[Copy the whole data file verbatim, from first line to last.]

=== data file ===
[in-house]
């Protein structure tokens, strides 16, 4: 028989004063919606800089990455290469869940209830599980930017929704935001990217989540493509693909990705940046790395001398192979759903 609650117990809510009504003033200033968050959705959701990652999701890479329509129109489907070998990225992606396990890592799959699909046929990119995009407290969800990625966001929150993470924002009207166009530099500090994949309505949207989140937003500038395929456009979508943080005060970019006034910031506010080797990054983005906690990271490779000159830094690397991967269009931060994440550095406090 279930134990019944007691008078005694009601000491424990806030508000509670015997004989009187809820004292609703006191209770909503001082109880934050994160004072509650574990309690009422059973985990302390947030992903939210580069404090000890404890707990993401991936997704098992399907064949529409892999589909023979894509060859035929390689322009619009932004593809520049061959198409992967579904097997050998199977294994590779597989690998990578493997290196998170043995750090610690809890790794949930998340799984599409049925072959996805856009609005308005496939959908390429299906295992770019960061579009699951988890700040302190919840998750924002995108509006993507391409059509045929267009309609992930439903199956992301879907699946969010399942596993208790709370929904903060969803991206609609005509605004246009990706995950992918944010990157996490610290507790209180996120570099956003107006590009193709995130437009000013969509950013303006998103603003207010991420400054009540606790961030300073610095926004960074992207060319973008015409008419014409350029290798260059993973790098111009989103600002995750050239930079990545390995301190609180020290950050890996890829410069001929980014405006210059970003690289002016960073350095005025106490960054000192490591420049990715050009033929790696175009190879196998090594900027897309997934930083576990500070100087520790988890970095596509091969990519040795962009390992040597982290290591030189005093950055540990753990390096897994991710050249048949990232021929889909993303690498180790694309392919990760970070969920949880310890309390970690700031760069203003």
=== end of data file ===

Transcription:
[in-house]
């Protein structure tokens, strides 16, 4: 028989004063919606800089990455290469869940209830599980930017929704935001990217989540493509693909990705940046790395001398192979759903 609650117990809510009504003033200033968050959705959701990652999701890479329509129109489907070998990225992606396990890592799959699909046929990119995009407290969800990625966001929150993470924002009207166009530099500090994949309505949207989140937003500038395929456009979508943080005060970019006034910031506010080797990054983005906690990271490779000159830094690397991967269009931060994440550095406090 279930134990019944007691008078005694009601000491424990806030508000509670015997004989009187809820004292609703006191209770909503001082109880934050994160004072509650574990309690009422059973985990302390947030992903939210580069404090000890404890707990993401991936997704098992399907064949529409892999589909023979894509060859035929390689322009619009932004593809520049061959198409992967579904097997050998199977294994590779597989690998990578493997290196998170043995750090610690809890790794949930998340799984599409049925072959996805856009609005308005496939959908390429299906295992770019960061579009699951988890700040302190919840998750924002995108509006993507391409059509045929267009309609992930439903199956992301879907699946969010399942596993208790709370929904903060969803991206609609005509605004246009990706995950992918944010990157996490610290507790209180996120570099956003107006590009193709995130437009000013969509950013303006998103603003207010991420400054009540606790961030300073610095926004960074992207060319973008015409008419014409350029290798260059993973790098111009989103600002995750050239930079990545390995301190609180020290950050890996890829410069001929980014405006210059970003690289002016960073350095005025106490960054000192490591420049990715050009033929790696175009190879196998090594900027897309997934930083576990500070100087520790988890970095596509091969990519040795962009390992040597982290290591030189005093950055540990753990390096897994991710050249048949990232021929889909993303690498180790694309392919990760970070969920949880310890309390970690700031760069203003």